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Mining routes decline as resources sector slows

written by australianaviation.com.au | March 24, 2016
A Cobham BAe 146 begins its take-off roll on an unpaved runway. (BAE Systems)
A file image of a Cobham BAe146 taking off on an unpaved runway. (BAE Systems)

Passenger numbers to regional mining centres fell significantly in 2015 as Australia’s softening resources sector prompted local carriers to reallocate capacity to other markets, new figures show.

The Bureau of Infrastructure, Transport and Regional Economics (BITRE) said Australia’s domestic airlines flew 60.12 million passengers in the 12 months to Decemeber 31 2015, which was broadly unchanged from the prior year.

The number of travellers on regular public transport (RPT) flights was flat at 57.49 million, while there were 2.63 million on charter services, down 1.3 per cent from the prior year.

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With little passenger growth and a slight reduction in capacity, load factors rose 0.2 percentage points to 76.5 per cent.

“Load factors on individual routes increased on 33 of the 61 RPT routes for which data is available in both years,” the BITRE report said.

Mining routes suffer

There were big declines in passengers on mining-dominated routes in Western Australia and Queensland in 2015, led by Perth-Port Hedland down 20.1 per cent, Brisbane-Moranbah down 19.6 per cent and Brisbane Emerald down 14.7 per cent.

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There were also double-digit falls on the Brisbane-Mount Isa (down 13.6 per cent) and Karratha-Perth (down 12.4 per cent) routes.

Qantas chief executive Alan Joyce said last month the airline group was expecting a $50 million hit to revenue in the 2015/16 second half from the weakening resources sector.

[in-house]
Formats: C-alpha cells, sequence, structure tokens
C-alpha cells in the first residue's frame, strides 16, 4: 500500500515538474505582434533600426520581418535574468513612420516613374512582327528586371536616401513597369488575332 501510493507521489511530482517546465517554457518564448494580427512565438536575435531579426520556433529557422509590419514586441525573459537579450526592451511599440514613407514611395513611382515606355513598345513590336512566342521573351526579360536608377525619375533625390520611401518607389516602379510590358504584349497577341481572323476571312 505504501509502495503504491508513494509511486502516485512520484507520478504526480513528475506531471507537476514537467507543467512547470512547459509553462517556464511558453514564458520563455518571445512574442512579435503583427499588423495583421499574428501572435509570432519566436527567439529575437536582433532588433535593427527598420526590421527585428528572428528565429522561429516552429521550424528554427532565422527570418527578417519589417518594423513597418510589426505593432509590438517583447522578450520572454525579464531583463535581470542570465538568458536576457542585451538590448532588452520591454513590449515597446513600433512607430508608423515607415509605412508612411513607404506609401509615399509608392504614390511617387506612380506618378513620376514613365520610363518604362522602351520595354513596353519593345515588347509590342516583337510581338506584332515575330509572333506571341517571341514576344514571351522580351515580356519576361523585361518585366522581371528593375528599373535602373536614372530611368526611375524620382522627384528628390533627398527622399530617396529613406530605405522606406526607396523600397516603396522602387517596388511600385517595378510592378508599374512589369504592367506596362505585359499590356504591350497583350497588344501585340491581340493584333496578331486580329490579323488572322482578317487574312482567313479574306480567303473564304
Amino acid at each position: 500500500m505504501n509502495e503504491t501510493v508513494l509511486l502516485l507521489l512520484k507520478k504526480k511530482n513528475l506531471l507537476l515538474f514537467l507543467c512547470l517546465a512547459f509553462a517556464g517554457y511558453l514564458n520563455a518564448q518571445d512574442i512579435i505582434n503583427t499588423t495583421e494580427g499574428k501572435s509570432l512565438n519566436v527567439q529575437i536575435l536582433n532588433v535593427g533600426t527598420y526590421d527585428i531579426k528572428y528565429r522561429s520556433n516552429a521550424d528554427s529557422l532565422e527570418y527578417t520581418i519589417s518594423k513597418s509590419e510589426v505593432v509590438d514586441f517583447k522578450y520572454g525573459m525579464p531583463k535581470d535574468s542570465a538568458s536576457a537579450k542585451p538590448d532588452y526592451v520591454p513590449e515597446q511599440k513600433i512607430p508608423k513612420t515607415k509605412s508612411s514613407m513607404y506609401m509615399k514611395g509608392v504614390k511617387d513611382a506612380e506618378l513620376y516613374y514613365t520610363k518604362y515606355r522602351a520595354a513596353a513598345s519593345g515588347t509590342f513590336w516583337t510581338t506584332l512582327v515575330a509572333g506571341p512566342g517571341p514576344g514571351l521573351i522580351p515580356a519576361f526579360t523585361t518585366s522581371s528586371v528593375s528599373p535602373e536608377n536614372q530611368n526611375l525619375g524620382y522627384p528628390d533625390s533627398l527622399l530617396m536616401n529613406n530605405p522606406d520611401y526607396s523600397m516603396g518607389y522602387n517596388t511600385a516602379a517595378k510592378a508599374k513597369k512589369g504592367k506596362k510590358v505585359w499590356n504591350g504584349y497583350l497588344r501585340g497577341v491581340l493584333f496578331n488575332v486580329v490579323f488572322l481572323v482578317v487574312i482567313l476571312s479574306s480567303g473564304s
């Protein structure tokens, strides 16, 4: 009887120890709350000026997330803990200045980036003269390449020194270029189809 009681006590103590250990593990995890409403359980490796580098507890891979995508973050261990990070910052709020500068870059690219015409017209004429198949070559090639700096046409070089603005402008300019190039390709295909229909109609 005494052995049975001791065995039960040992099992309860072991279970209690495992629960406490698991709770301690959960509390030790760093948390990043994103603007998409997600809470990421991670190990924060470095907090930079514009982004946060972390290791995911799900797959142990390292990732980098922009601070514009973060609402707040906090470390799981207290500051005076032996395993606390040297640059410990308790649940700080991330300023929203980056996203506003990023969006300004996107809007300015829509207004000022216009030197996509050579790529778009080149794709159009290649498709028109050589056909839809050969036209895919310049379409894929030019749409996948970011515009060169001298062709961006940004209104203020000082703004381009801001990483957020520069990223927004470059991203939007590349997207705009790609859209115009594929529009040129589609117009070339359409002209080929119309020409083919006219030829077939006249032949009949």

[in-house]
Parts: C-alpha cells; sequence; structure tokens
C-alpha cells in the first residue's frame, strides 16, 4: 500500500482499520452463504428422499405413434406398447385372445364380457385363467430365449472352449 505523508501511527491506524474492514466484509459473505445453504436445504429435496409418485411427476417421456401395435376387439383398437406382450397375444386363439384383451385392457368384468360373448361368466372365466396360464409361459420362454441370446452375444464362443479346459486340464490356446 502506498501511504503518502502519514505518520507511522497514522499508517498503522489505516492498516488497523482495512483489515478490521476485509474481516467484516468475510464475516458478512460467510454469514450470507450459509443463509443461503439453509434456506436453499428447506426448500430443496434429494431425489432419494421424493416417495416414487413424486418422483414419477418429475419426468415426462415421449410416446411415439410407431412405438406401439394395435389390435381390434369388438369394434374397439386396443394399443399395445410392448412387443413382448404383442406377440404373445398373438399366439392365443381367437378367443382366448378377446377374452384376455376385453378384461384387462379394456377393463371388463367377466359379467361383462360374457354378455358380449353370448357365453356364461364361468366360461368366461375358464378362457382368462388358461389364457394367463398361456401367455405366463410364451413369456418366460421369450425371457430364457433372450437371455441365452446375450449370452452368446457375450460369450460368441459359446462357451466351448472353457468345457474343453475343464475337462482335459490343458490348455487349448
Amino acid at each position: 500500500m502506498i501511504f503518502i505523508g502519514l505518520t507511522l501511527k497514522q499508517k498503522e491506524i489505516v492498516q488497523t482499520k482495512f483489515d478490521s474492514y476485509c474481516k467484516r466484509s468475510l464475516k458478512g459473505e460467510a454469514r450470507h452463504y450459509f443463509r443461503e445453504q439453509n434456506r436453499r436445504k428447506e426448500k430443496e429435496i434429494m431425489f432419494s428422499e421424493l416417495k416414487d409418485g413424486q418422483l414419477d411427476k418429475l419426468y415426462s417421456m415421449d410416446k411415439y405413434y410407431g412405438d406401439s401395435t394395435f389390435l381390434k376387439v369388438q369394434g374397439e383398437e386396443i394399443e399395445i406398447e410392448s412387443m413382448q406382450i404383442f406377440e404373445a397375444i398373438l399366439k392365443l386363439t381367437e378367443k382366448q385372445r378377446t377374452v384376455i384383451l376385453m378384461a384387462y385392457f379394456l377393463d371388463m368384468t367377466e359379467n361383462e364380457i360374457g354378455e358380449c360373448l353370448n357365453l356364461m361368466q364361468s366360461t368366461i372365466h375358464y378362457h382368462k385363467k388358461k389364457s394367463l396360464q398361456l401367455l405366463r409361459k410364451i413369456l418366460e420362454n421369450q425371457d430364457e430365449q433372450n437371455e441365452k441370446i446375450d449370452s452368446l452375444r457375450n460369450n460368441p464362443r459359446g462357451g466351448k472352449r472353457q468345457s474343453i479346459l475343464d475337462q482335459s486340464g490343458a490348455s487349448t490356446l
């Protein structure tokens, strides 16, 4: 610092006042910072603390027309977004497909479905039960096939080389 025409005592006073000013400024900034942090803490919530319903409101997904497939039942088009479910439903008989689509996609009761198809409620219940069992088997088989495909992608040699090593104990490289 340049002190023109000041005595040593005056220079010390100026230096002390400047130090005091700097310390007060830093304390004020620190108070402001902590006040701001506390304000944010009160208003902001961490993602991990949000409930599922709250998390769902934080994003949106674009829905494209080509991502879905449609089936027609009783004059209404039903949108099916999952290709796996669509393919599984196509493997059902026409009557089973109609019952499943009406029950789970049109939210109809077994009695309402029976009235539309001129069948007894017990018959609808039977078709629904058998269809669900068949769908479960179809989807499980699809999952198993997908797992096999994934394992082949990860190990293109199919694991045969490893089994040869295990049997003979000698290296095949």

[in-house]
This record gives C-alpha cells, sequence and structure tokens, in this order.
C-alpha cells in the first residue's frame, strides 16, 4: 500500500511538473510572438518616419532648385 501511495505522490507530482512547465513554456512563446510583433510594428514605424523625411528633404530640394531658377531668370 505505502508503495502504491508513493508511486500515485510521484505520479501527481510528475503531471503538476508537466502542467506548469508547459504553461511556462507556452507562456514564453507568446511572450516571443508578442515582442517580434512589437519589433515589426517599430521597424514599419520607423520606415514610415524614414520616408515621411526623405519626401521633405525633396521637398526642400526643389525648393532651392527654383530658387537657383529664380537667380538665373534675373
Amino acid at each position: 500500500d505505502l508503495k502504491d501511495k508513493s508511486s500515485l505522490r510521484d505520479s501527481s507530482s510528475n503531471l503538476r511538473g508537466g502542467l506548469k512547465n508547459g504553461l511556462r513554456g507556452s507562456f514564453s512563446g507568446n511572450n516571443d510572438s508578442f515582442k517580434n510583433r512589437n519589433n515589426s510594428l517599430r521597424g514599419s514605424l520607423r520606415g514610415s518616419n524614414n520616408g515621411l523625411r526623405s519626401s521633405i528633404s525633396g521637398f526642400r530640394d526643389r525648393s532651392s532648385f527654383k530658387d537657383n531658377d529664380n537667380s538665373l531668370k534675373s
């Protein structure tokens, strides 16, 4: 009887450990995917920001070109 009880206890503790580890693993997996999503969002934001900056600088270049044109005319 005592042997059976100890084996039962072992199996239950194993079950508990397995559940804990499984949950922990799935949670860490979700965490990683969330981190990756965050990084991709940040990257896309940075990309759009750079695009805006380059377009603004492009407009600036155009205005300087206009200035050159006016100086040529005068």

“Qantas Domestic continues to re-balance capacity from the resource sector towards east coast business and premium leisure markets,” Joyce said at Qantas’s 2015/16 first half results presentation on February 23.

And Regional Express (Rex) deputy chairman John Sharp said conditions were likely to remain subdued in the period ahead.

“Underlying business passenger demand is expected to continue to soften due to negative impact of plunging oil prices and continued China weakness,” Sharp said on February 24.

“The mining industry for example is slowing down dramatically. We are affected by that. A number of the towns and communities that we service have a mining component to them and the passenger numbers have declined there as a consequence of that. We anticipate that to continue.”

The BITRE report highlighted that some of Australia’s fastest-growing routes were to coastal cities along the east coast, as well as to the Red Centre.

RPT passenger numbers on the Ballina (Byron Bay)-Sydney route rose 11.9 per cent, while there were also healthy increases on Uluru-Sydney (up 10.3 per cent), Hamilton Island-Sydney (up 9.2 per cent) and Cairns-Melbourne (up 8.3 per cent).

While Sydney Airport retained its position as Australia’s busiest airport in terms of passenger numbers, with 25.95 million travellers passing through its terminals in calendar 2015, the BITRE figures showed the gap to second-placed Melbourne Tullamarine (24.02 million) was narrowing, as the chart below shows.

A chart highlighting the growth in passenger numbers at Sydney and Melbourne airports. (BITRE figures)
A chart highlighting the growth in passenger numbers at Sydney and Melbourne airports. (BITRE figures)

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